from The American Heritage® Dictionary of the English Language, 4th Edition
- n. The page size, from 5 by 8 inches to 6 by 9 1/2 inches, of a book composed of printer's sheets folded into eight leaves.
- n. A book composed of octavo pages.
from Wiktionary, Creative Commons Attribution/Share-Alike License
- n. A sheet of paper 7 to 10 inches high and 4.5 to 6 inches wide, the size varying with the large original sheet used to create it. Made by folding the original sheet three times to produce eight leaves.
- n. A book of octavo pages.
from the GNU version of the Collaborative International Dictionary of English
- n. A book composed of sheets each of which is folded into eight leaves; hence, indicating more or less definitely a size of book so made; -- usually written 8vo or 8°.
- adj. Having eight leaves to a sheet
from The Century Dictionary and Cyclopedia
- Having eight leaves to a sheet; formed of sheets of paper so folded as to make eight leaves to the sheet: as, an octavo volume.
- n. A book or pamphlet every section or gathering of which contains eight leaves, each leaf supposed to be one eighth of the sheet printed: usually written 8vo.
- n. A sheet of paper evenly folded to make eight leaves and sixteen pages.
- n. A form of type containing eight pages.
from WordNet 3.0 Copyright 2006 by Princeton University. All rights reserved.
- n. the size of a book whose pages are made by folding a sheet of paper three times to form eight leaves
A customer is likely to ask for Ivanhoe in English, octavo, bound in leather.
In the seventh edition (1720) I find to my great solace and comfort the entry, dog, 'a well-known creature, 'a somewhat meagre definition, improved into 'a quadruped well-known' by Nathaniel Bailey, whose dictionary, first published in octavo (1721), ran through a very large number of editions and became the standard authority until superseded by Johnson.
XXXIX. of the third edition, in octavo; where it is likewise shown, that none of these parts which are deposited beneath the cuticle of the tree, is in itself
Two professed Lives of Mahomet have been composed by Dr. Prideaux (Life of Mahomet, seventh edition, London, 1718, in octavo) and the count de Boulainvilliers, (Vie de Mahomed, Londres, 1730, in octavo:) but the adverse wish of finding an impostor or a hero, has too often corrupted the learning of the doctor and the ingenuity of the count.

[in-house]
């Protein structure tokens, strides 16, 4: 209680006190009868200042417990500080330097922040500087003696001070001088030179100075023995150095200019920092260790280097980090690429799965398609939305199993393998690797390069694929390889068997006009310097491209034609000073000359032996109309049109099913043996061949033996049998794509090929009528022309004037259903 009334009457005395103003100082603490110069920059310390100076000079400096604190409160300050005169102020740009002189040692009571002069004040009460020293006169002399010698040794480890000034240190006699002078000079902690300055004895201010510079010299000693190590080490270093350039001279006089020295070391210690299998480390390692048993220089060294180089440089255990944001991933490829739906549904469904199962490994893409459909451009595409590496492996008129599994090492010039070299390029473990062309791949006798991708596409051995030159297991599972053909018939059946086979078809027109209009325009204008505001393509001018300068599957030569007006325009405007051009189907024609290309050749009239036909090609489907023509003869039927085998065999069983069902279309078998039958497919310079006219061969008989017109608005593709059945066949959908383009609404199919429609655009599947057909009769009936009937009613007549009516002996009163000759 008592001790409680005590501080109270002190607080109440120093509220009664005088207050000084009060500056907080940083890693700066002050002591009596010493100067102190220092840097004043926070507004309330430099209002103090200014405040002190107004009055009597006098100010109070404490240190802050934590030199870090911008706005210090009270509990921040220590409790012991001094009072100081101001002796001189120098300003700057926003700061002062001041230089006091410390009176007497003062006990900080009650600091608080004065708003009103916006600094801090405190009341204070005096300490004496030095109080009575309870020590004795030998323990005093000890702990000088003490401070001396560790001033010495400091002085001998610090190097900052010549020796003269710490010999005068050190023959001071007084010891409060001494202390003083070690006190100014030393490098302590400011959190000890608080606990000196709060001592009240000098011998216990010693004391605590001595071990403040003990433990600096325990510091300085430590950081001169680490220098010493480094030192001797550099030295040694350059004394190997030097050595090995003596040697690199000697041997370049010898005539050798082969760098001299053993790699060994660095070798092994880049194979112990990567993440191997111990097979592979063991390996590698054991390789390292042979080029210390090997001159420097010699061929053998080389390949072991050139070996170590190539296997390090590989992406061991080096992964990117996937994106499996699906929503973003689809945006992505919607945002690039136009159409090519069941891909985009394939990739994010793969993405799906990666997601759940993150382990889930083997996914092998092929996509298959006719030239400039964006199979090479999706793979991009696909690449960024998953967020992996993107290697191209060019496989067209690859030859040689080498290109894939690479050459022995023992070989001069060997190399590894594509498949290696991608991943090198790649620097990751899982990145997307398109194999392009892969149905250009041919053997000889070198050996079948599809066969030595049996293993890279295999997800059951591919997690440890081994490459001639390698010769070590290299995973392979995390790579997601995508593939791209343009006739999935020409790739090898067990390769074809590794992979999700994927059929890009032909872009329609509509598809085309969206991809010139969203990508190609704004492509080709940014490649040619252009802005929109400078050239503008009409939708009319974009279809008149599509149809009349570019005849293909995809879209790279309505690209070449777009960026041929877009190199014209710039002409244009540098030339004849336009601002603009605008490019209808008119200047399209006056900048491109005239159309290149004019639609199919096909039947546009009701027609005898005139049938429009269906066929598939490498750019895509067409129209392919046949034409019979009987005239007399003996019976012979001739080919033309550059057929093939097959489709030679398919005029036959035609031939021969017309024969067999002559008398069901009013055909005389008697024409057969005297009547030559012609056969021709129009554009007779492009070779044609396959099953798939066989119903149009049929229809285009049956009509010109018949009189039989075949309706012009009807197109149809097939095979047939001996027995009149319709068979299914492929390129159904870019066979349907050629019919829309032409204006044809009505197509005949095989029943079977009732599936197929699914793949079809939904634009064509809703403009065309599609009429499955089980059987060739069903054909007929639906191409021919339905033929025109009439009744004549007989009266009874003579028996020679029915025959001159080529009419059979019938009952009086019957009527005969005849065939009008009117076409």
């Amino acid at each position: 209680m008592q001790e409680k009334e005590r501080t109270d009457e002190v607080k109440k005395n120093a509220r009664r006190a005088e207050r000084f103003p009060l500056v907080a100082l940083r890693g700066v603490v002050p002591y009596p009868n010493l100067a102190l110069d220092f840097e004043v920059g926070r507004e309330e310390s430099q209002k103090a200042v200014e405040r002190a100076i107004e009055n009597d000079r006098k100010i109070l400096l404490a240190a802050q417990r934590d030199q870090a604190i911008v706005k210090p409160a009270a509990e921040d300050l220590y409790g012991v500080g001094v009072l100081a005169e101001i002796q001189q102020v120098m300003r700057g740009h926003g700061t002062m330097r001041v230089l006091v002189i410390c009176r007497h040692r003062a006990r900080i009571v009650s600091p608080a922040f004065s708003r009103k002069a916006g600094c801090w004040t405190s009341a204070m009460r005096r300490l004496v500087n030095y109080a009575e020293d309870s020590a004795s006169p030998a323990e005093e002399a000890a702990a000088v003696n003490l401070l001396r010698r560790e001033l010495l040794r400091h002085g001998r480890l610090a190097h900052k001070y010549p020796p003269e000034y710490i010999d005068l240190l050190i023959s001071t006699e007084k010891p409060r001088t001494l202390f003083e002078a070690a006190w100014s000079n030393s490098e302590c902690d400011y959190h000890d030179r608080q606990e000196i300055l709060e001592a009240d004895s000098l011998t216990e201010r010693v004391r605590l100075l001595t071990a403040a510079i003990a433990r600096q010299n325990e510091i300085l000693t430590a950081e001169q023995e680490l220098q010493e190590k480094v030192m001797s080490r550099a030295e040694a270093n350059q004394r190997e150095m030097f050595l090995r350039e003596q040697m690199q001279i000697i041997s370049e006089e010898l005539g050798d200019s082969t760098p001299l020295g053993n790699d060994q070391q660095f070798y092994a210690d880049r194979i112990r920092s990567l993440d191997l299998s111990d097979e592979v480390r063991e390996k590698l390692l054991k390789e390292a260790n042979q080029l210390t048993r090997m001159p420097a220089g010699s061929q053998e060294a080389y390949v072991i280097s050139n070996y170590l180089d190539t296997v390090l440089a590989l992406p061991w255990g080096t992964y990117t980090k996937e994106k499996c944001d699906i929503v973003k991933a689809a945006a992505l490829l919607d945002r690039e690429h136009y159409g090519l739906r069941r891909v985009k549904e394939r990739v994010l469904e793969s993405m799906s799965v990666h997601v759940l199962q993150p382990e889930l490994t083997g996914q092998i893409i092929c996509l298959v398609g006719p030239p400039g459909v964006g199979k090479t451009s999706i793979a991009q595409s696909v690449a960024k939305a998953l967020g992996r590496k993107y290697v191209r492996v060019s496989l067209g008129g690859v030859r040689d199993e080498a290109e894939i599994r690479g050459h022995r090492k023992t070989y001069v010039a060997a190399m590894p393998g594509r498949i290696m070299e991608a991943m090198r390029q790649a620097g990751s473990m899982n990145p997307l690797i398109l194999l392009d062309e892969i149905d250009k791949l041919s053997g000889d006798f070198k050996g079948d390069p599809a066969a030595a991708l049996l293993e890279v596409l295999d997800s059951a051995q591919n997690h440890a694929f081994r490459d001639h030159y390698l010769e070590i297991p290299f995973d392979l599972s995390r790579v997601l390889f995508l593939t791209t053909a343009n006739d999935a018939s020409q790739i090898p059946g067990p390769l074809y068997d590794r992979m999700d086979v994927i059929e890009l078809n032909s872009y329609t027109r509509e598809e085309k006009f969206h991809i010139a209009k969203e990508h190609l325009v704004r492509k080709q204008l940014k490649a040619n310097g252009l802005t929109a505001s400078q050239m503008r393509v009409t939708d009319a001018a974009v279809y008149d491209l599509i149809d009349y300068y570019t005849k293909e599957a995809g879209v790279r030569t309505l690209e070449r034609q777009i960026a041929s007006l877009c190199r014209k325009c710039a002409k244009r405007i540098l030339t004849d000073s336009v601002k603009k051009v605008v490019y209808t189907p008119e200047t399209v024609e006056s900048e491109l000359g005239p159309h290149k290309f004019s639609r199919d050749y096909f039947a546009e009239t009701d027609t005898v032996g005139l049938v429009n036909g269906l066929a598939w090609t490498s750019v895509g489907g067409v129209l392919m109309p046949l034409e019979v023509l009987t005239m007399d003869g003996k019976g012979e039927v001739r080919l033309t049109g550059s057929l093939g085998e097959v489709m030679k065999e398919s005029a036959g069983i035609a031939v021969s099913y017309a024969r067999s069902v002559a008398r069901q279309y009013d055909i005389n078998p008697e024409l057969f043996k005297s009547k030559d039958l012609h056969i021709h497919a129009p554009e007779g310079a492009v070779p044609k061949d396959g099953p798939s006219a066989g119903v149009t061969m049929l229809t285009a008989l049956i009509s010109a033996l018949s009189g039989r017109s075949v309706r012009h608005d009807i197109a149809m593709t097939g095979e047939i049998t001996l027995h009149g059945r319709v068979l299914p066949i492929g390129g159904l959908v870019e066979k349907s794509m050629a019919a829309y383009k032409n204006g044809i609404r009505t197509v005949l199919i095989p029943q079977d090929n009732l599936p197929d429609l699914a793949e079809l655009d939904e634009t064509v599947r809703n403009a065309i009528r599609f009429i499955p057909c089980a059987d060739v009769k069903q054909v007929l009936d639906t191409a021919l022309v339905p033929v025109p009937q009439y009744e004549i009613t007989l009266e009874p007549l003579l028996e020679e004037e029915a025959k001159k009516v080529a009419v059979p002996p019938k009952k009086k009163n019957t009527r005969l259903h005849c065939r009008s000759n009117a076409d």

Poetry, (London, 1774, in octavo,) which was composed in the youth of that wonderful linguist.
Of the various petitions, apologies, &c., published by the princes of Courtenay, I have seen the three following, all in octavo: 1.
(Venezia, 1765, in octavo,) which represents the state and manners of Venice in the year 1008. 2.
A book of this kind is not larger than a thin octavo, and it maybe easily carried by your maid in her reticule without any parade, as, if it should not be wanted, it will be of very little incumbrance; whereas, if you have a table and the apparatus for drawing carried out, and should not happen to be visited by the pictorial muse, you will find it very disagreeable to be joked on so formidable a preparation having produced no result.
Philosophical Arrangements of Mr. James Harris, (London, 1775, in octavo,) who labored to revive the studies of Grecian literature and philosophy.] 60 Abulpharagius, Dynast.p. 81, 222.
The xivth letter of Tournefort (Voyage du Levont, tom.ii. p. 325 — 360, in octavo) describes what he had seen of the religion of the Turks.] * Such is Mahometanism beyond the precincts of the Holy City.